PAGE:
The Air Force Research Laboratory's Space Vehicles Directorate (AFRL/RV) is seeking U.S. and U.S. Territory universities/colleges to propose grants for space-based basic and applied research that are of interest to the Department of Defense (DoD). Specifically, the objective is to encourage students' and professors' interest in Science, Technology, Engineering and Mathematics (STEM) to help meet long-term national defense needs of the United States for personnel proficient in STEM.

The focus of AFRL/RV is on research areas that offer significant and comprehensive benefits to our national war-fighting and peacekeeping capabilities. These areas are organized and managed in five overarching Core Technology Competences (CTCs): Space Electro-Optical and Infrared Sensing (EO/IR), Space Electronics, Space Environmental Impacts and Mitigation, Space Platforms & Operations Technologies, and Space Experiments.

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Precision Trauma Care Research Award
Department of Defense

Pre-Application due: Mar. 17, 2017
Full Application due (by invitation only): June 15, 2017

The JPC-6/CCCRP is one of six major research program areas within the Defense Health Program. The JPC-6/ CCCRP is a committee of Department of Defense (DoD) and non-DoD medical and military technical experts in combat casualty care-related program areas. The JPC-6/CCCRP strives to optimize survival and recovery from combat-related or trauma-induced injury in current and future operational scenarios.

This is being accomplished through the development of knowledge and materiel products for the acute and early management of combat-related or trauma-induced injury, including point-of-injury, en route, and forward surgical care. Innovations developed by JPC-6/CCCRP-supported research are applied in-theatre and within the clinical facilities of the Military Health System. These solutions not only minimize the morbidity and mortality of combat-related injuries in Service members, they also are often translatable to the civilian healthcare system.

View Program URL


Dissemination & Implementation of Evidence-Based Tele-Behavioral Health Within the Military
Department of Defense

Application due date TBA around April 19, 2017

Please note: This notice is a pre-solicitation. A complete solicitation will be posted on or about April 19, 2017.

This requirement provides funding for research that will utilize D&I science principles and approaches to optimize dissemination and implementation of evidence-based tele-behavioral health within the military. D&I research studies typically involve both interdisciplinary cooperation and transdisciplinary collaboration, utilizing theories, empirical findings, and methods from a variety of fields not traditionally associated with health research. Relevant fields include but are not limited to: information science, clinical decision-making, organizational and management theory, economics, individual and systems-level behavioral change, public health, business and public administration, statistics, anthropology, learning theory, engineering, and marketing.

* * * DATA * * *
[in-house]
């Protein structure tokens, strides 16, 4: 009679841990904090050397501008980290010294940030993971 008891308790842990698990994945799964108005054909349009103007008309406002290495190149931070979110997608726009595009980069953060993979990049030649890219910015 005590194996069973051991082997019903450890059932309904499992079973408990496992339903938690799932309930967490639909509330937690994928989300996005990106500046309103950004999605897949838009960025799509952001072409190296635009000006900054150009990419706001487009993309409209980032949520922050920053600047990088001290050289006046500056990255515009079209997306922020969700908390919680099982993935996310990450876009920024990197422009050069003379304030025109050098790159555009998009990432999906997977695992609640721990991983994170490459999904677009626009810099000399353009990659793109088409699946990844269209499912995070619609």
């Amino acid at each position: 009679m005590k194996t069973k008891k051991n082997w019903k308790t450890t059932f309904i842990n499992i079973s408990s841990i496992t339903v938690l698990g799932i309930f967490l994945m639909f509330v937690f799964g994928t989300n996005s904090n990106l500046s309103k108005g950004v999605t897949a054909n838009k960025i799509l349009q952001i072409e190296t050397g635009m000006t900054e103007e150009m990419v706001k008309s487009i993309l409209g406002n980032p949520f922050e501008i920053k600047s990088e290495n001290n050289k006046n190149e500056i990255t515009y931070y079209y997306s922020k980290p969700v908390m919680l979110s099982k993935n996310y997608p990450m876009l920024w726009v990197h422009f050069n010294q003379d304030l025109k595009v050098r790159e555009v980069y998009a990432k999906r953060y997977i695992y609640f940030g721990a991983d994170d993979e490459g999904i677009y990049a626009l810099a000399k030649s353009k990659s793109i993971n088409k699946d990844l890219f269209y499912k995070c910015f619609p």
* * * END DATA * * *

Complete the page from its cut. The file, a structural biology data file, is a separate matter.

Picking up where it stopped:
View Program URL


Dissemination & Implementation Science to Optimize Select Evidence-Based Post Traumatic Stress Disorder (PTSD) Treatment
Department of Defense

Application due date TBA around Apr. 19, 2017

Please note: This notice is a pre-solicitation. A complete solicitation will be posted on or about April 19, 2017.

This requirement provides funding for research that will utilize D&I science principles and approaches to optimize dissemination and implementation of evidence-based PTSD treatments within the military. D&I research studies typically involve both interdisciplinary cooperation and transdisciplinary collaboration, utilizing theories, empirical findings, and methods from a variety of fields not traditionally associated with health research. Relevant fields include but are not limited to: information science, clinical decision-making, organizational and management theory, economics, individual and systems-level behavioral change, public health, business and public administration, statistics, anthropology, learning theory, engineering, and marketing.

View Program URL


Dissemination and Implementation of the DoD's Behavioral Health Data Portal Throughout the Military Health System
Department of Defense

Application due date TBA around Apr. 19, 2017

Please note: This notice is a pre-solicitation. A complete solicitation will be posted on or about April 19, 2017.

This requirement provides funding for research that will utilize D&I science principles and approaches to optimize dissemination and implementation of the DoD's Behavioral Health Data Portal throughout the Military Health System (MHS). D&I research studies typically involve both interdisciplinary cooperation and transdisciplinary collaboration, utilizing theories, empirical findings, and methods from a variety of fields not traditionally associated with health research. Relevant fields include but are not limited to: information science, clinical decision-making, organizational and management theory, economics, individual and systems-level behavioral change, public health, business and public administration, statistics, anthropology, learning theory, engineering, and marketing.

View Program URL


Duchenne Muscular Dystrophy Research Program
Department of Defense

Pre-Application and Application due dates TBA in May 2017

Applications for the FY17 Duchenne Muscular Dystrophy Research Program (DMDRP) funding opportunities are required to address at least one of the following Focus Areas:

  • Cardiac studies, including identifying mechanisms of pathology and therapeutic interventions
  • Clinical studies, novel interventions, and drug and biologic delivery technologies designed to improve clinical care and quality of life in areas such as:
    • Cognitive function
    • Endocrinology